In the northern reaches of Canada, there is a remote island with terrain so rugged that it helps scientists prep for missions to Mars. Located in close proximity to Greenland, uninhabited Devon Island is believed to be the closest landscape on Earth to the Red Planet. Devon Island is freezing cold, dusty, and almost entirely devoid of plant life. Images of Devon Island are nearly identical to those beamed back to Earth by the Perseverance rover which landed on Mars on February 18, 2021. Much like Mars, Devon Island features a sizable crater and “patterned ground” covered in ice that routinely thaws and refreezes. Devon Island is even home to a V-shaped canyon that is almost identical to those spotted on Mars. Devon Island’s V-shaped canyon is appropriately called Astronaut Canyon.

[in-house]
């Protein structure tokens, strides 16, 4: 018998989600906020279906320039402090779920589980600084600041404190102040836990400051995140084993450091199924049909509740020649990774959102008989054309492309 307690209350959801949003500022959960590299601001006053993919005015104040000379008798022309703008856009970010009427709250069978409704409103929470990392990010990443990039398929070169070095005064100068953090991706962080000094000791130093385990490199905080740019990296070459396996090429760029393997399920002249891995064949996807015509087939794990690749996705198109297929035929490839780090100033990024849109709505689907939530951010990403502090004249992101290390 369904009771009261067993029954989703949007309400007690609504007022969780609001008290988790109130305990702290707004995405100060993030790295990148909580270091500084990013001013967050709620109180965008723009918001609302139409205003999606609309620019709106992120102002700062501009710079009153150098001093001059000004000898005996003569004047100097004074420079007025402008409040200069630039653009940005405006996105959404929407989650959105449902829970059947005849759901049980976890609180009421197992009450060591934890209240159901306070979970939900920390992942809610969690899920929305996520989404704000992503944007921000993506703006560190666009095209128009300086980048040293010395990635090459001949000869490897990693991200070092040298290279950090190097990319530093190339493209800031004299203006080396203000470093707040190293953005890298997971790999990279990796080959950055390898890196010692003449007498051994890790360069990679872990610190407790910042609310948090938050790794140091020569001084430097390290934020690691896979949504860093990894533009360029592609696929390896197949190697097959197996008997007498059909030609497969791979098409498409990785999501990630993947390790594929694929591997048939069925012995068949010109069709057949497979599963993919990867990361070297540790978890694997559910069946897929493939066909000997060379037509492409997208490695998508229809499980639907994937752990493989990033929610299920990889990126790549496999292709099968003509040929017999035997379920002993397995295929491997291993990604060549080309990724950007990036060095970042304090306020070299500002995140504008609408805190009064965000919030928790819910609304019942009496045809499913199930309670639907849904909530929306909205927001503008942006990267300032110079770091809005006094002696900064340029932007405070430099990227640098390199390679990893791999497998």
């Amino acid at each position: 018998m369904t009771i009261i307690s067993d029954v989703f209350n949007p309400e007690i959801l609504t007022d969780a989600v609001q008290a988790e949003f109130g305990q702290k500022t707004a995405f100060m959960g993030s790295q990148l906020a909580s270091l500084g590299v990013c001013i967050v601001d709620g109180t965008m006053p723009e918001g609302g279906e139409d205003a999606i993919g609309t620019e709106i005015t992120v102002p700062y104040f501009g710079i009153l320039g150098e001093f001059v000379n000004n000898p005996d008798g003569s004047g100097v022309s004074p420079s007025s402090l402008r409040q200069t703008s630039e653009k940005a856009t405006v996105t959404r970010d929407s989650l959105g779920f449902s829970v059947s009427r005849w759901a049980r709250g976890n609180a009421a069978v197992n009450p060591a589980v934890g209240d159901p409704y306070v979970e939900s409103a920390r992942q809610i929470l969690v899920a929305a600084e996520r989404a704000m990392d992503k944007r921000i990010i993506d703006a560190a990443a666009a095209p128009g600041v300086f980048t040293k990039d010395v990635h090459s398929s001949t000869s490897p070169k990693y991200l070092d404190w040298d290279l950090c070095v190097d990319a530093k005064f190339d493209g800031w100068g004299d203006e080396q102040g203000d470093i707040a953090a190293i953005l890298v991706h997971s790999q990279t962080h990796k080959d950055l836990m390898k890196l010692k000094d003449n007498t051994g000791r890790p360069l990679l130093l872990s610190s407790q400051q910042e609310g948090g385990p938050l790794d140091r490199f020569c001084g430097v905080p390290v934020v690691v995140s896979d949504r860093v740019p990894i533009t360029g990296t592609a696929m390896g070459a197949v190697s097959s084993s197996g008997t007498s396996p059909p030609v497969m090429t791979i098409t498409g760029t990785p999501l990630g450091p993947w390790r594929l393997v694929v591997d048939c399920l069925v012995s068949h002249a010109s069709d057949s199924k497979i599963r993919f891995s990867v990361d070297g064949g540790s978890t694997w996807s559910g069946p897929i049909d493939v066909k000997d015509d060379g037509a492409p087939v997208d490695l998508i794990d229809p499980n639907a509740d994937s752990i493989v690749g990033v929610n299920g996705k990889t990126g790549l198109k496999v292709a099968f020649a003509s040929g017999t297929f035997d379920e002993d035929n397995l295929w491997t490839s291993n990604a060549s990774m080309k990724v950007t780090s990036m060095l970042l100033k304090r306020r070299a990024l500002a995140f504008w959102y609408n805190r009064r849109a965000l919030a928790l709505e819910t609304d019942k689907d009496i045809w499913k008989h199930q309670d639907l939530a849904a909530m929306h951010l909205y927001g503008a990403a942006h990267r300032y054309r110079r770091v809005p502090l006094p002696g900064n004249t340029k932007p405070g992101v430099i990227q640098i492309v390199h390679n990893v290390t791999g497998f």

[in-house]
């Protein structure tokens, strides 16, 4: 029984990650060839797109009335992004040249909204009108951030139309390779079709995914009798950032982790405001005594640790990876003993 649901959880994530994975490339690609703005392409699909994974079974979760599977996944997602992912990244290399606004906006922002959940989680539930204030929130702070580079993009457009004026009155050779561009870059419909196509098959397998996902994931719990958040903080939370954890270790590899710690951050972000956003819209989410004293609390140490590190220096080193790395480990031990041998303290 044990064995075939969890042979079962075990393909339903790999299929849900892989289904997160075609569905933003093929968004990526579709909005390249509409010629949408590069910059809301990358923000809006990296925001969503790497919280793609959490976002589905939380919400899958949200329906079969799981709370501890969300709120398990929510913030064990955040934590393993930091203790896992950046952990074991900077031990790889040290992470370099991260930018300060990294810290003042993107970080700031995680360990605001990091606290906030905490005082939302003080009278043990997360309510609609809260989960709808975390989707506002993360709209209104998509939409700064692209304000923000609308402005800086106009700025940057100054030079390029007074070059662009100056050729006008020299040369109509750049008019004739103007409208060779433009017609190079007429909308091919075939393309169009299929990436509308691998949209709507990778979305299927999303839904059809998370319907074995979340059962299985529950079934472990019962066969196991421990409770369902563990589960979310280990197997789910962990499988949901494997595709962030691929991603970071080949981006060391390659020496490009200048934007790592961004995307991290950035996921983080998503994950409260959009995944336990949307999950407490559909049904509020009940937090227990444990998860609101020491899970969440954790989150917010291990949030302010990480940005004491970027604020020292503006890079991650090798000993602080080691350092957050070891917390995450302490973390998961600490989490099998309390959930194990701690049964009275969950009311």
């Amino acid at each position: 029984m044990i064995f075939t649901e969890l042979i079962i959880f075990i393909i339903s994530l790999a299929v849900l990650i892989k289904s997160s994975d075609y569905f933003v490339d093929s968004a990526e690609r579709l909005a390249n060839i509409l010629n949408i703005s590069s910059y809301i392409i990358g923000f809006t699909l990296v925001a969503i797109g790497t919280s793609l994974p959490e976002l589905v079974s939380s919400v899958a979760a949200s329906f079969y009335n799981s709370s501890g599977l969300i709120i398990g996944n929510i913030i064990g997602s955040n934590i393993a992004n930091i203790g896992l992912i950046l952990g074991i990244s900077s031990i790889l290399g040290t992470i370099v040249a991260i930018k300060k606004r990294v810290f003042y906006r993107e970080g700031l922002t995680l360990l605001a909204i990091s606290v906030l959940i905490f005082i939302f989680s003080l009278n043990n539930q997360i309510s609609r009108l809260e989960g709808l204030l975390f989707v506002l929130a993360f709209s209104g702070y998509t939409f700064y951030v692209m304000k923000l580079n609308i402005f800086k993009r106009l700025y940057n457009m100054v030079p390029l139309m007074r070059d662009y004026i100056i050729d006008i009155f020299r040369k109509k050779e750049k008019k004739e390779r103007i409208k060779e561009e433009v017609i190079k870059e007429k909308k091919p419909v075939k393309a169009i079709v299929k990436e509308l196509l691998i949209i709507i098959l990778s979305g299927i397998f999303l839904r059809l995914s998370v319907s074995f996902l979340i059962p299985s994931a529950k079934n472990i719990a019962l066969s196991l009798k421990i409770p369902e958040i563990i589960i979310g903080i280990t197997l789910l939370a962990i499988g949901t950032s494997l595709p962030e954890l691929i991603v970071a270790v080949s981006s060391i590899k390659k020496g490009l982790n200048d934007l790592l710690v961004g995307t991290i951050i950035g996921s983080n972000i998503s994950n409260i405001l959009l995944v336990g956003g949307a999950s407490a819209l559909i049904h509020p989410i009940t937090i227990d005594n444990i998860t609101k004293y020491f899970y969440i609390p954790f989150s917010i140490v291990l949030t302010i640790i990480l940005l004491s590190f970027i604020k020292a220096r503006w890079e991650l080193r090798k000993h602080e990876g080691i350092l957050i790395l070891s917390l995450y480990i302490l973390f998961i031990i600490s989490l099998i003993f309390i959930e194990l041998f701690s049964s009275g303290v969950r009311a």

Starting in 1997, teams of scientists have converged on Devon Island virtually every summer to test out robots, spacesuits, and all terrain vehicles designed to withstand the Red Planet’s harsh climate. Devon Island features a research station virtually identical to the one that scientists hope to build on Mars. From 2009-2011, a team of 6 scientists took a trip across Devon Island’s Arctic landscape in a pressurized Humvee dubbed the HMP Okarian. The extreme cold presented many challenges on the 2,000-mile expedition, but the team did successfully reach their destination. The expedition across Devon Island is chronicled in a documentary called Passage to Mars.
Entrepreneur Elon Musk famously said that he wishes to found a Martian colony and spend his final days on Mars. Any person interested in ditching Earth for the Red Planet should try out a summer on Devon Island first. According to a seasoned team of scientists, if the harsh conditions on Devon Island are any indication—only the most rugged explorers will thrive on the Red Planet.